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You can’t homeschool high school without some type of curriculum.
Why You Need Curriculum?
- Each state has different requirements to earn a high school diploma.
- Some colleges require certain high school credits for entry.
- If you child attends college, you want them to be prepared for the upper-level classes.
That’s not to say you need to purchase expensive books. On the contrary, you can get a full and academically challenging education at most public libraries or inexpensively online.
How to Earn High School Credit With the Public Library or Internet
Most libraries carry educational titles. In my local library system (Memphis Public Library), I found text for biology, physics, chemistry, algebra, trigonometry, grammar, and of course literature and history. These should only be used as a foundations. You would need to add labs to the sciences, and you would need to determine a way of assessment. Colleges like to see grades.
Sometimes, you can access classes for free through colleges. EdX is a wonderful site where you can access high school level classes that prep you for college. Most are free, but some have minimal cost.
If your child isn’t college bound, you can still use the library or internet to further their future career choice interest. There are videos/DVD’s that can be checked out from the library, or you can utilize websites with teaching videos. Lynda.com is only one example.
What if You Want a More Traditional Route?
For a more traditional high school education at home, there are many choices open to your student. A Beka and Bob Jones are two, or you could look into the plethora of online high schools. Although some of the online high schools can end up costing as much (if not more) than local private schools.
Even in a more traditional route to homeschooling, you personally can select individual subjects for your student.
Where to Find High School Curriculum?
We discussed finding curriculum at your public library, other choice places to search are:
- Salvation Army and resale shops
- Used book stores
- Big-box, or warehouse type, stores.
Whatever you do, don’t be intimidated by the overwhelming selection of curriculum choices. Pick what you like, or better yet, have your student do the selecting. They are more likely to be interested in the subject matter when they have a say in the selections. Then, when they complain about a subject, you can put the blame on them for making that particular choice. (This would fall into the category of “Suck it up, Buttercup!”)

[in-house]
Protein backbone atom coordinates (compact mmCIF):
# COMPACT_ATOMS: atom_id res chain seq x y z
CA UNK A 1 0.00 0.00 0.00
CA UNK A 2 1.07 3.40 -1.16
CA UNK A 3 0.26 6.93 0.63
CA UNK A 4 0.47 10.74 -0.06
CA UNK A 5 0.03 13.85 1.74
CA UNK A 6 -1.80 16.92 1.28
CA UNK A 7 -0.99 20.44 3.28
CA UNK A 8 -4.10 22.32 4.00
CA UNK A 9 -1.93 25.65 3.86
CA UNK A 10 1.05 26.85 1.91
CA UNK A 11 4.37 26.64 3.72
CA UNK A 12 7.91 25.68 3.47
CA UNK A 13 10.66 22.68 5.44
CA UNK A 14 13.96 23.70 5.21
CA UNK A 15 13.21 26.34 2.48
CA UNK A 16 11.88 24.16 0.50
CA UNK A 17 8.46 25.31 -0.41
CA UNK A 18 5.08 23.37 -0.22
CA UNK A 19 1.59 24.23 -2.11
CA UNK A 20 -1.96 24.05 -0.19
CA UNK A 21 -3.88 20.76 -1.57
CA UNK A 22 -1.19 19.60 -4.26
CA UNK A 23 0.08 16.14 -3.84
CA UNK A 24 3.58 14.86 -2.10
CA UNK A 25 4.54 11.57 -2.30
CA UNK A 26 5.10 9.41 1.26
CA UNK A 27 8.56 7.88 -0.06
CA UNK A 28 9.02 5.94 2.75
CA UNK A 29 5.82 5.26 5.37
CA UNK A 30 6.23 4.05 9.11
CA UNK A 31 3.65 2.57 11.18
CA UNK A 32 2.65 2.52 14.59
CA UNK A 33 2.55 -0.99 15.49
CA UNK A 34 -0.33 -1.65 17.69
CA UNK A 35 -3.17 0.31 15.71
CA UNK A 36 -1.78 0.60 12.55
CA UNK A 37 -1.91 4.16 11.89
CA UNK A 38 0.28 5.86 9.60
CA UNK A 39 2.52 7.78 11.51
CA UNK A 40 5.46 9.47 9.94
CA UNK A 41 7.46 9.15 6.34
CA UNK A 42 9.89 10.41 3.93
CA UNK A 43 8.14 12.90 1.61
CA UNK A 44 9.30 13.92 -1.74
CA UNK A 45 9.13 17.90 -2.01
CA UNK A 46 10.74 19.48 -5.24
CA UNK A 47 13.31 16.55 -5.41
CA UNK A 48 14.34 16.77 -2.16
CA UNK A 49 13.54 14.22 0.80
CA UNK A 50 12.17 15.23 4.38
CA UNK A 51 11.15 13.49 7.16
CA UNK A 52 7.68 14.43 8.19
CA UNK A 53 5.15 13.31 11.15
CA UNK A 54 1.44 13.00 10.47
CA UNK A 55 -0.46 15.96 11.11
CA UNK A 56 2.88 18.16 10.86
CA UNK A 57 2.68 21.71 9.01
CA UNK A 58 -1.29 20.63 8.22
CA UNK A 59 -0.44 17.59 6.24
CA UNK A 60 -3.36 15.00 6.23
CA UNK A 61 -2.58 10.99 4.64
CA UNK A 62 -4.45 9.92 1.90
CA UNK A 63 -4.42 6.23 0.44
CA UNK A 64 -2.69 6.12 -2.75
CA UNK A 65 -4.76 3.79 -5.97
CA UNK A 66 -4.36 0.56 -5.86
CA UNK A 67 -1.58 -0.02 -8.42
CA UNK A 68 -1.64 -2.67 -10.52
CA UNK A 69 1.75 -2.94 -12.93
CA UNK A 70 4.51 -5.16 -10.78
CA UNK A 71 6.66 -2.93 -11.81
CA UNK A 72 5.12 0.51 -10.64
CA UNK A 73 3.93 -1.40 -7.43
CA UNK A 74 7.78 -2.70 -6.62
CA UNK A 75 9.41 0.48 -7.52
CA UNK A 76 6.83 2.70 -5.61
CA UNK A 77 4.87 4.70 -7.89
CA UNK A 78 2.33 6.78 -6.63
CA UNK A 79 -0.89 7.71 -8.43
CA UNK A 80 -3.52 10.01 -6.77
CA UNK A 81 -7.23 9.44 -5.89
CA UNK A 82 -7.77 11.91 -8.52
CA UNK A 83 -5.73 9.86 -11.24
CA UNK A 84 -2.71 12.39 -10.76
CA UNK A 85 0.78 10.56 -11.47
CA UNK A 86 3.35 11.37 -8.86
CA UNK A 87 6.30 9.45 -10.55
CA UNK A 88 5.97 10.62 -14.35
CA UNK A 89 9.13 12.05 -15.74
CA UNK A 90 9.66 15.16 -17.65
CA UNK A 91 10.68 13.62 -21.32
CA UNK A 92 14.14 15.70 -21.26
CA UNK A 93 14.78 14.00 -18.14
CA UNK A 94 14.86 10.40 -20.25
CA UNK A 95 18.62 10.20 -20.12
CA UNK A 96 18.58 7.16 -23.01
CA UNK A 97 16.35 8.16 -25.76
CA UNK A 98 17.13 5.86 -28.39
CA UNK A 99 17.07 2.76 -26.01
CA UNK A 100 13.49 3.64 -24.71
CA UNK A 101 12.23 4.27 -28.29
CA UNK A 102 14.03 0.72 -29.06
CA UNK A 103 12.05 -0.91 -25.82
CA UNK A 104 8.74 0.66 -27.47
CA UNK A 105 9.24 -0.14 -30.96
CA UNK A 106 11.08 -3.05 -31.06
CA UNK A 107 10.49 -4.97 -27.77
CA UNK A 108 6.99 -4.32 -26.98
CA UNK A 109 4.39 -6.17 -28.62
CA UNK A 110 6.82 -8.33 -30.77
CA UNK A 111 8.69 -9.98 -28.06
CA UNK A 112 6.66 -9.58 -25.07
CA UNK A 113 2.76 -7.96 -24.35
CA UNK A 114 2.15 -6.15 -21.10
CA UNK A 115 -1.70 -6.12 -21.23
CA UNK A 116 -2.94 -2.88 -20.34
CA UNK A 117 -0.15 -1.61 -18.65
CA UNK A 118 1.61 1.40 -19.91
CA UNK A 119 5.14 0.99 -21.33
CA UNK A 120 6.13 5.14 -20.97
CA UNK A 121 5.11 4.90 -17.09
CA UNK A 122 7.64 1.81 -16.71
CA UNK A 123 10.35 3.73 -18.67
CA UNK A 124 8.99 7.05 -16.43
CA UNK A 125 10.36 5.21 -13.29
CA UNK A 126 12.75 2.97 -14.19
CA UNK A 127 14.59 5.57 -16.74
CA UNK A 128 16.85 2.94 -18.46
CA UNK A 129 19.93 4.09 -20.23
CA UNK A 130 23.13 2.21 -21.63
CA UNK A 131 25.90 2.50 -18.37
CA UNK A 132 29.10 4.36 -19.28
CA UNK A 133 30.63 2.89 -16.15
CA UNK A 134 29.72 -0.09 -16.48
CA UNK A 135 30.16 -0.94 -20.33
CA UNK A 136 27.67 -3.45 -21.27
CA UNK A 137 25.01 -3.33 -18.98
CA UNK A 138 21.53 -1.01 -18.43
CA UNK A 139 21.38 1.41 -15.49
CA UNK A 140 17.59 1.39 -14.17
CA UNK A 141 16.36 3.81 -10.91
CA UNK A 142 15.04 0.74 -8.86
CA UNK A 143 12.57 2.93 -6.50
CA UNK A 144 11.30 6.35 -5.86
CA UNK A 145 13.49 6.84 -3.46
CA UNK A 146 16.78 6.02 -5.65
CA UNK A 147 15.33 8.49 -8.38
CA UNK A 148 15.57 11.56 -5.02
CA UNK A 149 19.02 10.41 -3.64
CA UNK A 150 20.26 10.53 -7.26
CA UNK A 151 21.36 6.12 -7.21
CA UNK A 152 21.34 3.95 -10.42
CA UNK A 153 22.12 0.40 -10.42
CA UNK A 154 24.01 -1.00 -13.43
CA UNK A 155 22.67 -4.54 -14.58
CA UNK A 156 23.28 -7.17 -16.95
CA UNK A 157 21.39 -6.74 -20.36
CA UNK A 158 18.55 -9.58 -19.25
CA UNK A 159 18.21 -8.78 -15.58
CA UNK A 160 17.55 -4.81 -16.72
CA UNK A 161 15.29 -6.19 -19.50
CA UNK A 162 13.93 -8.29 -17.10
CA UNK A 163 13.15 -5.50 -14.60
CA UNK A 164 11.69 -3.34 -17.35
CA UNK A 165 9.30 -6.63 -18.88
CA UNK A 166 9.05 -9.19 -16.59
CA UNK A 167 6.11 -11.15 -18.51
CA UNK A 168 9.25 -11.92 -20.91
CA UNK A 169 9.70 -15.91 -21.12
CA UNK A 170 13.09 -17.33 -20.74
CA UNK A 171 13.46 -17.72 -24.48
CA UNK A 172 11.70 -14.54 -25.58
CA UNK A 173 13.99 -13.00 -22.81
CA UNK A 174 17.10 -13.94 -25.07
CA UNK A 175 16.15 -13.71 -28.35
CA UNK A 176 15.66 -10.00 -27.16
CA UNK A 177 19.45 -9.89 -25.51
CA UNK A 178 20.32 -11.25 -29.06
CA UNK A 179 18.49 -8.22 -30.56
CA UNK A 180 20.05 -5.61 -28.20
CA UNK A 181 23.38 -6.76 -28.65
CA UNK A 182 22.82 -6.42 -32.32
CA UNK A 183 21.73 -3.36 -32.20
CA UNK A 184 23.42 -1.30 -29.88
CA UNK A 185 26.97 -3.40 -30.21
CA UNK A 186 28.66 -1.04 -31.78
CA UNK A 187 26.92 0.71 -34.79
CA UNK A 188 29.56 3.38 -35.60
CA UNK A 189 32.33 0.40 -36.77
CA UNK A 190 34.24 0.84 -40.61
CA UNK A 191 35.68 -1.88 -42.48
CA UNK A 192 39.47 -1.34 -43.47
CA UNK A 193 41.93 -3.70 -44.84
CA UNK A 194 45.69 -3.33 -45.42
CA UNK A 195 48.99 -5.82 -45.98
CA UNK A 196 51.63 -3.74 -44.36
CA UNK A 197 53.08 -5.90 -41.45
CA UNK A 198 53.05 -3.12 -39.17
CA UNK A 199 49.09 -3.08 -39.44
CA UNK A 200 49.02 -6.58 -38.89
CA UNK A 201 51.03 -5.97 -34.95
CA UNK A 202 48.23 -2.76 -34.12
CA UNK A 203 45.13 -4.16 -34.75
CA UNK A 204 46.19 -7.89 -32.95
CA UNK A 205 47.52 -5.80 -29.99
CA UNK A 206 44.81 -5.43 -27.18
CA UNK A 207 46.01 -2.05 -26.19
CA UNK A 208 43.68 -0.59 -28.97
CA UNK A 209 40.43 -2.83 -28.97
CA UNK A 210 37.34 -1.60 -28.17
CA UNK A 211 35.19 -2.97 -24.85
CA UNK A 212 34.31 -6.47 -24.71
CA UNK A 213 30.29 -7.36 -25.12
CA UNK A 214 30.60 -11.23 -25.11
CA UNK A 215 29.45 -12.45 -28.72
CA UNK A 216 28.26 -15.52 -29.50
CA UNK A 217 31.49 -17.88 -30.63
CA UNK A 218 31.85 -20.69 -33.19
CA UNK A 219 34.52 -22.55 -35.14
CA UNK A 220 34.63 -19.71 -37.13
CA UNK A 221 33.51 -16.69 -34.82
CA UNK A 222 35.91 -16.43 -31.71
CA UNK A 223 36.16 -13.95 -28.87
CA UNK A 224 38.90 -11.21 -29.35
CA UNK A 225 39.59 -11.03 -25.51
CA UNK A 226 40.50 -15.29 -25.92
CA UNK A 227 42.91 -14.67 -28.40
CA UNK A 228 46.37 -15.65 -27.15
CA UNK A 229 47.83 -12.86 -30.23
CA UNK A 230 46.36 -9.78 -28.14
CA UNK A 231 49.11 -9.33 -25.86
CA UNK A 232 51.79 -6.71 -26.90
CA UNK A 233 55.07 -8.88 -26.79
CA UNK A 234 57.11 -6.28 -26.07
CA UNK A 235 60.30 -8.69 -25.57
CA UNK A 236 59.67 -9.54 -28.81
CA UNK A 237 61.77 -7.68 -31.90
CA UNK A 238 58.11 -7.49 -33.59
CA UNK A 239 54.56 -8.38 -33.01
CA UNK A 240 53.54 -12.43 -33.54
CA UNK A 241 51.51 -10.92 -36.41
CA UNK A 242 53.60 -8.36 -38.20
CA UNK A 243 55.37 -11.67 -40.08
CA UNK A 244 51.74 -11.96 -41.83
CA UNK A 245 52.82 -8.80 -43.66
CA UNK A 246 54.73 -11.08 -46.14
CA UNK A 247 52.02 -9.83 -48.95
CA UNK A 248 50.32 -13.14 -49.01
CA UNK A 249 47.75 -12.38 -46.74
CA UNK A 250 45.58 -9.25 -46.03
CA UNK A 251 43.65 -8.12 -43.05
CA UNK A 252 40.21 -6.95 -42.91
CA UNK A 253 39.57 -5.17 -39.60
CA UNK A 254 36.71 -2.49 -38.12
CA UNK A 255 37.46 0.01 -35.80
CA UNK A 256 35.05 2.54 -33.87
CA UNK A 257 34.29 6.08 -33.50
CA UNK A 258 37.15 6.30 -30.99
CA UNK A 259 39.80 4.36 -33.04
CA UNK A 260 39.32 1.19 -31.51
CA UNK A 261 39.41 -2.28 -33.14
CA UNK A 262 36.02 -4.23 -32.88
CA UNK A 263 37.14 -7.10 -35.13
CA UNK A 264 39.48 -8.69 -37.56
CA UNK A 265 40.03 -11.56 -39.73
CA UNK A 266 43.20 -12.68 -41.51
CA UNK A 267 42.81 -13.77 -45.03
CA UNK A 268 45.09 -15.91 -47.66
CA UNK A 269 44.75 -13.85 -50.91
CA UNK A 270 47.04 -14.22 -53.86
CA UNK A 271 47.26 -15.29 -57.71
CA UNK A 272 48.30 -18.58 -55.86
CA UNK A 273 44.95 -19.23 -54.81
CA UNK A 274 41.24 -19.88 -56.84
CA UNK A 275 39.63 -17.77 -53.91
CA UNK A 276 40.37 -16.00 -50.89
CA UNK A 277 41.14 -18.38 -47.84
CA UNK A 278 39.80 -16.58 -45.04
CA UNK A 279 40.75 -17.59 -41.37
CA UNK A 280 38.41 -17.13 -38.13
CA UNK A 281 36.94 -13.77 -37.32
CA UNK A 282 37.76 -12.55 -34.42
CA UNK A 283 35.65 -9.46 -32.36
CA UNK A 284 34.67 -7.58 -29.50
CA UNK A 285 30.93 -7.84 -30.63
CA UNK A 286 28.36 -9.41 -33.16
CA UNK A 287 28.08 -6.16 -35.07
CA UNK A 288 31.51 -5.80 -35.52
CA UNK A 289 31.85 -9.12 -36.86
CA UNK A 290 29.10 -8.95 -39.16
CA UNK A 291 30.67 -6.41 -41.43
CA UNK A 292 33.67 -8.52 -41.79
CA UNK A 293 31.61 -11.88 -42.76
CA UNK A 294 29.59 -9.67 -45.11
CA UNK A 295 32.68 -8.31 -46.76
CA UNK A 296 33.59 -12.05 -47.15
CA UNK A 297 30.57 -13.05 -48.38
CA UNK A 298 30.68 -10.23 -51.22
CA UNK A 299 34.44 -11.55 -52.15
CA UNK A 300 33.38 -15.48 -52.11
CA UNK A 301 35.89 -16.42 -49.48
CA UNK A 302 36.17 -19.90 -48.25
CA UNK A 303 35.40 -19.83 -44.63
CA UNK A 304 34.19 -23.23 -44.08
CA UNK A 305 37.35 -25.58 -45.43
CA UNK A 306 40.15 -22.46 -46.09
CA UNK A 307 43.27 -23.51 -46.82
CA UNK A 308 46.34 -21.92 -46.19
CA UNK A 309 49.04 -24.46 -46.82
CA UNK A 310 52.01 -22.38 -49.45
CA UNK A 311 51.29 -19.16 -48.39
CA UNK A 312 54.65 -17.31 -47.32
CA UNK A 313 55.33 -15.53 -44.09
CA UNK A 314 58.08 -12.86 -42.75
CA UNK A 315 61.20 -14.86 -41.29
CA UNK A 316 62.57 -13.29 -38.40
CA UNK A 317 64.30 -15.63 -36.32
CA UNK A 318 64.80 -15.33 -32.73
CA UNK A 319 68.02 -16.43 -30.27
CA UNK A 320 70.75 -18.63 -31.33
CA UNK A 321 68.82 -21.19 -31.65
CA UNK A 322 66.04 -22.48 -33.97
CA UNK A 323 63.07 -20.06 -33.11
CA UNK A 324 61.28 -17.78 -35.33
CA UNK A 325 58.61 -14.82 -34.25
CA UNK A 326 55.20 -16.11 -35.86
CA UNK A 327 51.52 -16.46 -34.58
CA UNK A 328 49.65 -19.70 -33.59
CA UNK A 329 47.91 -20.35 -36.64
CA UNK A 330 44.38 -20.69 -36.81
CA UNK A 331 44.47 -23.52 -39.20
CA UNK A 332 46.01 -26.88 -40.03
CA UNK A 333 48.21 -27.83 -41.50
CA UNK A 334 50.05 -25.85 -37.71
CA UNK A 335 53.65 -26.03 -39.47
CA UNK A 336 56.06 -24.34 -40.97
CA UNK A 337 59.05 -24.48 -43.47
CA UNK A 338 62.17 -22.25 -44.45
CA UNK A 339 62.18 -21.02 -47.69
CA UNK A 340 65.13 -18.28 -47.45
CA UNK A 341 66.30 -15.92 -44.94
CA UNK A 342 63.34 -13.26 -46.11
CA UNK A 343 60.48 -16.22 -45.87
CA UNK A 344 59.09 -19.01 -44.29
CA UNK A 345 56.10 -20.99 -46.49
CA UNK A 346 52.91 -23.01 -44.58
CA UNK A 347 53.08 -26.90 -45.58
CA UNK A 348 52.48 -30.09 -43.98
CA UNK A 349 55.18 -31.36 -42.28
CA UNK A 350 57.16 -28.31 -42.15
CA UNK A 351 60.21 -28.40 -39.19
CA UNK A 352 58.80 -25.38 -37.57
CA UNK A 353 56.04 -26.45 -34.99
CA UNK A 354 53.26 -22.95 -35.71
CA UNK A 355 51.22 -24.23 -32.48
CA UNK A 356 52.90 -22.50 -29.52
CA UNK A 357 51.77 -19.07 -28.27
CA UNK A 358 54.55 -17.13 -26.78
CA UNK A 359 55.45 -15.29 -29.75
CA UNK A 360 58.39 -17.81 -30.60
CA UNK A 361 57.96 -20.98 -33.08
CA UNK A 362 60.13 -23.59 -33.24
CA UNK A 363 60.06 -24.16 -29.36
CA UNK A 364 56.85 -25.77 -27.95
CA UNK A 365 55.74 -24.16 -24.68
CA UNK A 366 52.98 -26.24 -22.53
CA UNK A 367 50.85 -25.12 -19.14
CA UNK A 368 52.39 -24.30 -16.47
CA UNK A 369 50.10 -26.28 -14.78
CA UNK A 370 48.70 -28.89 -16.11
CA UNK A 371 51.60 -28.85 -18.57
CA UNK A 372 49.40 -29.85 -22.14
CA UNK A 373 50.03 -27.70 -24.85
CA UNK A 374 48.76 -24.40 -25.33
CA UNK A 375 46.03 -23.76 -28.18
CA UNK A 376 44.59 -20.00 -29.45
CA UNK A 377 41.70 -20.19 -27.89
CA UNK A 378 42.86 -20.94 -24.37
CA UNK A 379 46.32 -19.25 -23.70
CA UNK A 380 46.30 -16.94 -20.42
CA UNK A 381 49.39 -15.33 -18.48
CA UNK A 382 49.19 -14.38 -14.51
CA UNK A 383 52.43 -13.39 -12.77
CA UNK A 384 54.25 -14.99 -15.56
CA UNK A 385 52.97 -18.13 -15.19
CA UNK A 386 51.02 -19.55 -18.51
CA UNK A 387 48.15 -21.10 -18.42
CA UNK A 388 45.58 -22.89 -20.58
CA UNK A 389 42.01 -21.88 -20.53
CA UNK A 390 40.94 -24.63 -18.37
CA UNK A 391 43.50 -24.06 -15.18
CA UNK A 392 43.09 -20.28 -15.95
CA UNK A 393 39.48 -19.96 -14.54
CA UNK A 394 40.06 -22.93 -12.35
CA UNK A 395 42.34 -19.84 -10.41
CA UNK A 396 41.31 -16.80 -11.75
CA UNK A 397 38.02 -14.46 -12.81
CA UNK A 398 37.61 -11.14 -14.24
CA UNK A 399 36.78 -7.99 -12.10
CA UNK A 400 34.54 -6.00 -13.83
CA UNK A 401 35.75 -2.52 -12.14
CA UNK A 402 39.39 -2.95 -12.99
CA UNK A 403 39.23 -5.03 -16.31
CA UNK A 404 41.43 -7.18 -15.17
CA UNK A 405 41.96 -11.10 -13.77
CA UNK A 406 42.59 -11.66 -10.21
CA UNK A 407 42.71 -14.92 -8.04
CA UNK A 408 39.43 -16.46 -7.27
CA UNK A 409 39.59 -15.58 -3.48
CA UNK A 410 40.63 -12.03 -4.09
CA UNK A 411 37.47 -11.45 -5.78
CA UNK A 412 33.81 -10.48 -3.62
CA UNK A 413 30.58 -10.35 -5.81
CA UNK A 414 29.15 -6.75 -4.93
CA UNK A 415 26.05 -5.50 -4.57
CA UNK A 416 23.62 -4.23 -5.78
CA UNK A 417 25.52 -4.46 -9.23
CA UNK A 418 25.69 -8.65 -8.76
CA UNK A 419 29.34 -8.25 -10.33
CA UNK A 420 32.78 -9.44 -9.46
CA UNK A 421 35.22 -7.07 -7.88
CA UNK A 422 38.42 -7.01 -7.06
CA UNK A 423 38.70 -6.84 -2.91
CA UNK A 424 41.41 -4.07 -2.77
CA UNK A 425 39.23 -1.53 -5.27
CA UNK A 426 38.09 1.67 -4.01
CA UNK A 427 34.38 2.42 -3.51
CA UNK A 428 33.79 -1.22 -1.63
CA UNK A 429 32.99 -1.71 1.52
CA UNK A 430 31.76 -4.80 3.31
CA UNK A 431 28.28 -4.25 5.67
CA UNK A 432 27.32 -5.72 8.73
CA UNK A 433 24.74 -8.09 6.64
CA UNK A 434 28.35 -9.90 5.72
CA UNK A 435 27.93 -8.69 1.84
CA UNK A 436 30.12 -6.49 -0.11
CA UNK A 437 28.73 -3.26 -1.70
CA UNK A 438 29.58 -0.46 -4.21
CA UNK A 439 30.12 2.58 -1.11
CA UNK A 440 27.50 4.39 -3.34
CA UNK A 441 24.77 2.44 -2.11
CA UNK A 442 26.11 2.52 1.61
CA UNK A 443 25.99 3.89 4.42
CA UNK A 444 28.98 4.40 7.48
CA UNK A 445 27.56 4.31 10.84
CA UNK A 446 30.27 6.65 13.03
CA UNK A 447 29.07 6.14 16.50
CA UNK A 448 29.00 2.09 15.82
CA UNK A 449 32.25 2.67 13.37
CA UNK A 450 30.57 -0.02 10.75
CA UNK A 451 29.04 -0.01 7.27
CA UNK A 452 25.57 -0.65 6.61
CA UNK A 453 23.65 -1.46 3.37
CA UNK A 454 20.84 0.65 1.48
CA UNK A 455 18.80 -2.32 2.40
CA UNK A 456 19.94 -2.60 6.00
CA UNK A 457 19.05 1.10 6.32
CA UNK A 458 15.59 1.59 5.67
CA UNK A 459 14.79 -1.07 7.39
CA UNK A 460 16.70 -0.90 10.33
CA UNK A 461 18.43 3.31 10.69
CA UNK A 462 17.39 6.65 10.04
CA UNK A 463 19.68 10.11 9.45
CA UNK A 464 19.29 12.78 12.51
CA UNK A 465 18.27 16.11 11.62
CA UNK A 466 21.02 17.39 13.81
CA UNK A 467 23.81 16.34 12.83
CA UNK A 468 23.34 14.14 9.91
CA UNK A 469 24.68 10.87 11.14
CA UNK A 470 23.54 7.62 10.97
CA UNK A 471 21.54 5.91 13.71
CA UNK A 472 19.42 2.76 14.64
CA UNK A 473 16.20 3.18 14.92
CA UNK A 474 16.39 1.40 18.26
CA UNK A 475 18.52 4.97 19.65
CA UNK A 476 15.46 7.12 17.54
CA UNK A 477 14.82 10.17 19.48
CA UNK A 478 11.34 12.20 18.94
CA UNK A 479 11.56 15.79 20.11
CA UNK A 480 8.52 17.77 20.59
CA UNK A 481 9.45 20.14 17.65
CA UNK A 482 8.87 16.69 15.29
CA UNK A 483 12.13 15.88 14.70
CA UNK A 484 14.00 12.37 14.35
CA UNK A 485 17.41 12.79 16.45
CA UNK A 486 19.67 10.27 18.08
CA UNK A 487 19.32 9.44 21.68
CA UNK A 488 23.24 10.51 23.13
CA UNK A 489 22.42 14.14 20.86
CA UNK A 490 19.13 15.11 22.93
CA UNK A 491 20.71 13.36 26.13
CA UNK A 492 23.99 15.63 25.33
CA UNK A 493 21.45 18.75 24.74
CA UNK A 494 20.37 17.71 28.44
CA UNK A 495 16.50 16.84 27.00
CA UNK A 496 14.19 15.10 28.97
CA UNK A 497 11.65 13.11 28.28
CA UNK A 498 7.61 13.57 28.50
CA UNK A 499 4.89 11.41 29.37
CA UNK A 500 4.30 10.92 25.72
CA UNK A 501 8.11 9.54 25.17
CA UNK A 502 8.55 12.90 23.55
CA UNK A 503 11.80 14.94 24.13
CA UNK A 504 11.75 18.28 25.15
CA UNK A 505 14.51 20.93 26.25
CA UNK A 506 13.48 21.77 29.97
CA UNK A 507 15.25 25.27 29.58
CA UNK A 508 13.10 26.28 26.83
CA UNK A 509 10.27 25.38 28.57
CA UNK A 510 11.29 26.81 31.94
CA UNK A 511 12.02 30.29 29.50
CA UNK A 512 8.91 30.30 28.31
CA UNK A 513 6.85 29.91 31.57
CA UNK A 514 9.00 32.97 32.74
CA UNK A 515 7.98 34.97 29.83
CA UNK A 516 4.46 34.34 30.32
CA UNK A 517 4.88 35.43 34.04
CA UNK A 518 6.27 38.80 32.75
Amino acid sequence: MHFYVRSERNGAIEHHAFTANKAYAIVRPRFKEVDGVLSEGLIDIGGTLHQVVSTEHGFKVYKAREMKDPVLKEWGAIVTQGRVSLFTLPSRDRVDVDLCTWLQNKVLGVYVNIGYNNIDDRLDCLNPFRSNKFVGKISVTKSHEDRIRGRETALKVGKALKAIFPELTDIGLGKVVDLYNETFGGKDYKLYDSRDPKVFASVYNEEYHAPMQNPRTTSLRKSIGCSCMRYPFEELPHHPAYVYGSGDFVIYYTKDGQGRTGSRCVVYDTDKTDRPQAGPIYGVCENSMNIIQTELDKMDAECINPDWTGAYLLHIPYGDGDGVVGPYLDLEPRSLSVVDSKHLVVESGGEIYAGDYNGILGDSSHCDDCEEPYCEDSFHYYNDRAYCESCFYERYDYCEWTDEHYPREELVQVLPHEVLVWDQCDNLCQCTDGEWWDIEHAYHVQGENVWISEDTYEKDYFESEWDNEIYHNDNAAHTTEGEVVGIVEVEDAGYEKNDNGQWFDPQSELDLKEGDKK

Remember, you may be saving a dime or two on used books, but make sure they are intact. A few times I’ve purchased books on the cheap only to discover several pages missing.
If you search online for curriculum, here’s a few places to start:
There are a lot of sites that sell curriculum. I’ve just listed a few. If there is a particular subject needed, search it out, just don’t become overwhelmed with the choices. Many can be weeded out immediately.
And don’t be intimidated by the books contents. You can do this.
Who Can Homeschool High School?
Any parent is more than capable of managing their high schoolers homeschool curriculum. You weren’t given an instruction manual when you gave birth, but every state gives you a blueprint of what they expect your child to know when they graduate high school. If a subject is over your head, then allow them to take outside classes, or co-op with another family. You teach some subjects, and the other parents can take on the rest. You can do this. Don’t be intimidated–learn with your student.
When is the Best Time to Find Curriculum Deals?
Now is the time to start planning for next year. It seems like a long time off, but by starting now, you can take advantage of sales and wait for the right price on used curriculum. When you find a deal, snatch it up.